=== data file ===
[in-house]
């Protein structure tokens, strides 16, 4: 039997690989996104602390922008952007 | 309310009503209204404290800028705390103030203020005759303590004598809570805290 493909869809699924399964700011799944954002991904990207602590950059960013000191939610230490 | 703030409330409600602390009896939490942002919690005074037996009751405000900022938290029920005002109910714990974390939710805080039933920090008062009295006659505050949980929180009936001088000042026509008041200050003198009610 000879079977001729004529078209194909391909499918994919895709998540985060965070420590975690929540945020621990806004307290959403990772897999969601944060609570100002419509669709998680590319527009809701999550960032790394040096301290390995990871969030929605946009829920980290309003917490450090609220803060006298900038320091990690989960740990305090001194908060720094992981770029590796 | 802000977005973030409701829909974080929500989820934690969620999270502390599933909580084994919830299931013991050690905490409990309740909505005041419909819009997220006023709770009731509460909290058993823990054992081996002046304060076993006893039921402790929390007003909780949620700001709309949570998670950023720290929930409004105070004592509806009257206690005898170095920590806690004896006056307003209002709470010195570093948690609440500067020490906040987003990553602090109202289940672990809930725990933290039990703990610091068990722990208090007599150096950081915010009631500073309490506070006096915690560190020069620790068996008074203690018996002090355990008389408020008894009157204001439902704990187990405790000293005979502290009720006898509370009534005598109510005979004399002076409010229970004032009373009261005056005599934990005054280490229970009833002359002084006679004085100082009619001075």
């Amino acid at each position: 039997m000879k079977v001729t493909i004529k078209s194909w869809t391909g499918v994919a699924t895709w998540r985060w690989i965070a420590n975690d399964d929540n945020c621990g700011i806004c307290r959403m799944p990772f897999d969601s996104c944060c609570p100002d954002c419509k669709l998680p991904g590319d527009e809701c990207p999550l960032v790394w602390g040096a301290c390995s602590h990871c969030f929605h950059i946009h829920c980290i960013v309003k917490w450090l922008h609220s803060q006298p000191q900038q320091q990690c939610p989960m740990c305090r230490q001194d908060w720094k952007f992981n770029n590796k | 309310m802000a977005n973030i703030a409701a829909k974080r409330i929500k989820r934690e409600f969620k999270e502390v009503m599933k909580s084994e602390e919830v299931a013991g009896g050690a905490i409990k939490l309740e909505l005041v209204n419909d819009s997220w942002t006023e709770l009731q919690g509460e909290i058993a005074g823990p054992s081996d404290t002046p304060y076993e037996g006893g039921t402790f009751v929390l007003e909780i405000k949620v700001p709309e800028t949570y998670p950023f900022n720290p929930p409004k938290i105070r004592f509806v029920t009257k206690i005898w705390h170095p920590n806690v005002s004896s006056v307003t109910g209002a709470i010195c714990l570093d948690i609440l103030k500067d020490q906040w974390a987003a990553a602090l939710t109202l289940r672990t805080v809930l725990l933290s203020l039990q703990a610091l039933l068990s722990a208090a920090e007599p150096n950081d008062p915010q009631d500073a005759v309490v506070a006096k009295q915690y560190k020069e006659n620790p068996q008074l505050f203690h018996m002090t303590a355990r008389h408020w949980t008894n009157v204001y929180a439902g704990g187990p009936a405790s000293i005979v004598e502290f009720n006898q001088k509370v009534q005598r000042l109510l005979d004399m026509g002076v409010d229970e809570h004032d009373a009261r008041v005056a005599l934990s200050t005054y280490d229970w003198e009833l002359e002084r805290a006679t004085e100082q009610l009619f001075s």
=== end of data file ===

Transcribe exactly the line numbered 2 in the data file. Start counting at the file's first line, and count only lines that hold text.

């Protein structure tokens, strides 16, 4: 039997690989996104602390922008952007 | 309310009503209204404290800028705390103030203020005759303590004598809570805290 493909869809699924399964700011799944954002991904990207602590950059960013000191939610230490 | 703030409330409600602390009896939490942002919690005074037996009751405000900022938290029920005002109910714990974390939710805080039933920090008062009295006659505050949980929180009936001088000042026509008041200050003198009610 000879079977001729004529078209194909391909499918994919895709998540985060965070420590975690929540945020621990806004307290959403990772897999969601944060609570100002419509669709998680590319527009809701999550960032790394040096301290390995990871969030929605946009829920980290309003917490450090609220803060006298900038320091990690989960740990305090001194908060720094992981770029590796 | 802000977005973030409701829909974080929500989820934690969620999270502390599933909580084994919830299931013991050690905490409990309740909505005041419909819009997220006023709770009731509460909290058993823990054992081996002046304060076993006893039921402790929390007003909780949620700001709309949570998670950023720290929930409004105070004592509806009257206690005898170095920590806690004896006056307003209002709470010195570093948690609440500067020490906040987003990553602090109202289940672990809930725990933290039990703990610091068990722990208090007599150096950081915010009631500073309490506070006096915690560190020069620790068996008074203690018996002090355990008389408020008894009157204001439902704990187990405790000293005979502290009720006898509370009534005598109510005979004399002076409010229970004032009373009261005056005599934990005054280490229970009833002359002084006679004085100082009619001075």